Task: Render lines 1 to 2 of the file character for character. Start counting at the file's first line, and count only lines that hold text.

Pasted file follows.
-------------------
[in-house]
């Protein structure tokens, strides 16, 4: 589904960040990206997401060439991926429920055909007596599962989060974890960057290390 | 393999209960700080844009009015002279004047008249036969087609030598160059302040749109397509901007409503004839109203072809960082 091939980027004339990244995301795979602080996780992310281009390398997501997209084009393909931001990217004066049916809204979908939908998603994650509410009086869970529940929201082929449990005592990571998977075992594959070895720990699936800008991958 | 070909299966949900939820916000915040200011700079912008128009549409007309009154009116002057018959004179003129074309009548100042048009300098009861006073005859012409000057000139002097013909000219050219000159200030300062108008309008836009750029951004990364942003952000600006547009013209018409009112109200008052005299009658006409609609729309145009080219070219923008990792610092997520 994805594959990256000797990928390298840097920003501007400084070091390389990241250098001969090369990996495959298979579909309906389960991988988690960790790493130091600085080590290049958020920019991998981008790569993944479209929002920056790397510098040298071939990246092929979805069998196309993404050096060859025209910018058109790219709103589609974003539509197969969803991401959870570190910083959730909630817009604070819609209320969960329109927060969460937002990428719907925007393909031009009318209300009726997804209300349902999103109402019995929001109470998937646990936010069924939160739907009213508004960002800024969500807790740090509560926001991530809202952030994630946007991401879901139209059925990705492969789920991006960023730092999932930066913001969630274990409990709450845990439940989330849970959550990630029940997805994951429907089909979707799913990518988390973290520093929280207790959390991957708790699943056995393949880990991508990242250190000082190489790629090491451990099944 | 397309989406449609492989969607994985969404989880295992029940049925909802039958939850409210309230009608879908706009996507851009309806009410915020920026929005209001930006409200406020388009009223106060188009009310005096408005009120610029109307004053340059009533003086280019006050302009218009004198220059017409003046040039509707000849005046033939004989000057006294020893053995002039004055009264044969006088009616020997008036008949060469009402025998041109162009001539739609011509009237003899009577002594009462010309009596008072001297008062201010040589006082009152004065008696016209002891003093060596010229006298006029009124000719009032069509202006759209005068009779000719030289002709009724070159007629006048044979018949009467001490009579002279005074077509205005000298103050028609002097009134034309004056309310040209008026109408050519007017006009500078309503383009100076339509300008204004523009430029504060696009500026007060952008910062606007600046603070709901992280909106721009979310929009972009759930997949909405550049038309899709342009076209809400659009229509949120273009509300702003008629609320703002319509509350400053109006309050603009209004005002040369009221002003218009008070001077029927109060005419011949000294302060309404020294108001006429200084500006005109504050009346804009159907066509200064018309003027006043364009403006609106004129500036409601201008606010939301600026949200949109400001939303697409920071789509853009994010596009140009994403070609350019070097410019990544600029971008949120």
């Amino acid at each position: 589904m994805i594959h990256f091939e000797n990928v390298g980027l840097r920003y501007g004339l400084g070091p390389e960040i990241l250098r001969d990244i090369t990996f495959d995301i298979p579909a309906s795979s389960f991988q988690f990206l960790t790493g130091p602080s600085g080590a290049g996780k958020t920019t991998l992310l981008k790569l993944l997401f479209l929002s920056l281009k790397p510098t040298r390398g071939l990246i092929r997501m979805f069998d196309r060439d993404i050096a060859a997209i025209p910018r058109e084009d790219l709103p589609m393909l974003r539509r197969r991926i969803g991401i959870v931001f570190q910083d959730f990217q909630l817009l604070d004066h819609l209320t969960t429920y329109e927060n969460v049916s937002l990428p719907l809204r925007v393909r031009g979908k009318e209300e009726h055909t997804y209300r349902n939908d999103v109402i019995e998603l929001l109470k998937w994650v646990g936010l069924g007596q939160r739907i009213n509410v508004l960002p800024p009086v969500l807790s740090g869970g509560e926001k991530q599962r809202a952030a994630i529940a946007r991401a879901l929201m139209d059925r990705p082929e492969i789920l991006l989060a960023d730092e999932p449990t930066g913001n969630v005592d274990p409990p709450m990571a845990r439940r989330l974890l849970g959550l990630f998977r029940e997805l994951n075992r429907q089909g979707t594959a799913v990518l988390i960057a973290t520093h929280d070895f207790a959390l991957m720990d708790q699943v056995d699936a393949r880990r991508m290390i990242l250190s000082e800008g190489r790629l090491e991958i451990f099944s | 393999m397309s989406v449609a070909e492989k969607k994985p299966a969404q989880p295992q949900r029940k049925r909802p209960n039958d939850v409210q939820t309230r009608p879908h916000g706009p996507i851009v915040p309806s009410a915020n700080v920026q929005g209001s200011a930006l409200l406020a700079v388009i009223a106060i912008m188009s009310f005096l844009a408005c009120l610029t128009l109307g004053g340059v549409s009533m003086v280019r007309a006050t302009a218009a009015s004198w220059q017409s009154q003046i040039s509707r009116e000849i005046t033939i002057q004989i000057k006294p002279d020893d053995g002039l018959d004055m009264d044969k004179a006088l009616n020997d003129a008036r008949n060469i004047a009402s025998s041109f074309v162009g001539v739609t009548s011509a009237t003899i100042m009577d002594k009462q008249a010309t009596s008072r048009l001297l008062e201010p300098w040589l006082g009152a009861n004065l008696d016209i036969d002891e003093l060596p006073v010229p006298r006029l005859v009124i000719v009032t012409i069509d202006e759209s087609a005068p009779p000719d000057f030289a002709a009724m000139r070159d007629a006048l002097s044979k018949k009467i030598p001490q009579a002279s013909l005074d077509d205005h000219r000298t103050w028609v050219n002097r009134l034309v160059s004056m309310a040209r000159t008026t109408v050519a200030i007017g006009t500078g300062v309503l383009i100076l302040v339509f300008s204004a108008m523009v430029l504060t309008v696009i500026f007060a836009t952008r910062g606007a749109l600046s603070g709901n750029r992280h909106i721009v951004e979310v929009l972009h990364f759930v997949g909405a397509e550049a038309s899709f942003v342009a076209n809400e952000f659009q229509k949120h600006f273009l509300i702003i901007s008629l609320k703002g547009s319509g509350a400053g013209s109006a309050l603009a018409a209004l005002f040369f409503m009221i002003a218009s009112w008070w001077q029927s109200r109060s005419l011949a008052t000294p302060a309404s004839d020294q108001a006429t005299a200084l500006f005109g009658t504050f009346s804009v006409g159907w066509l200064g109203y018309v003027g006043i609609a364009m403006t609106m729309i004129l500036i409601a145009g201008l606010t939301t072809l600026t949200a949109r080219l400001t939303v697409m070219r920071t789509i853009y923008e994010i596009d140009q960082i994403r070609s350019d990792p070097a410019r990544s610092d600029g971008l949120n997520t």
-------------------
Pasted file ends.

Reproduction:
[in-house]
């Protein structure tokens, strides 16, 4: 589904960040990206997401060439991926429920055909007596599962989060974890960057290390 | 393999209960700080844009009015002279004047008249036969087609030598160059302040749109397509901007409503004839109203072809960082 091939980027004339990244995301795979602080996780992310281009390398997501997209084009393909931001990217004066049916809204979908939908998603994650509410009086869970529940929201082929449990005592990571998977075992594959070895720990699936800008991958 | 070909299966949900939820916000915040200011700079912008128009549409007309009154009116002057018959004179003129074309009548100042048009300098009861006073005859012409000057000139002097013909000219050219000159200030300062108008309008836009750029951004990364942003952000600006547009013209018409009112109200008052005299009658006409609609729309145009080219070219923008990792610092997520 994805594959990256000797990928390298840097920003501007400084070091390389990241250098001969090369990996495959298979579909309906389960991988988690960790790493130091600085080590290049958020920019991998981008790569993944479209929002920056790397510098040298071939990246092929979805069998196309993404050096060859025209910018058109790219709103589609974003539509197969969803991401959870570190910083959730909630817009604070819609209320969960329109927060969460937002990428719907925007393909031009009318209300009726997804209300349902999103109402019995929001109470998937646990936010069924939160739907009213508004960002800024969500807790740090509560926001991530809202952030994630946007991401879901139209059925990705492969789920991006960023730092999932930066913001969630274990409990709450845990439940989330849970959550990630029940997805994951429907089909979707799913990518988390973290520093929280207790959390991957708790699943056995393949880990991508990242250190000082190489790629090491451990099944 | 397309989406449609492989969607994985969404989880295992029940049925909802039958939850409210309230009608879908706009996507851009309806009410915020920026929005209001930006409200406020388009009223106060188009009310005096408005009120610029109307004053340059009533003086280019006050302009218009004198220059017409003046040039509707000849005046033939004989000057006294020893053995002039004055009264044969006088009616020997008036008949060469009402025998041109162009001539739609011509009237003899009577002594009462010309009596008072001297008062201010040589006082009152004065008696016209002891003093060596010229006298006029009124000719009032069509202006759209005068009779000719030289002709009724070159007629006048044979018949009467001490009579002279005074077509205005000298103050028609002097009134034309004056309310040209008026109408050519007017006009500078309503383009100076339509300008204004523009430029504060696009500026007060952008910062606007600046603070709901992280909106721009979310929009972009759930997949909405550049038309899709342009076209809400659009229509949120273009509300702003008629609320703002319509509350400053109006309050603009209004005002040369009221002003218009008070001077029927109060005419011949000294302060309404020294108001006429200084500006005109504050009346804009159907066509200064018309003027006043364009403006609106004129500036409601201008606010939301600026949200949109400001939303697409920071789509853009994010596009140009994403070609350019070097410019990544600029971008949120």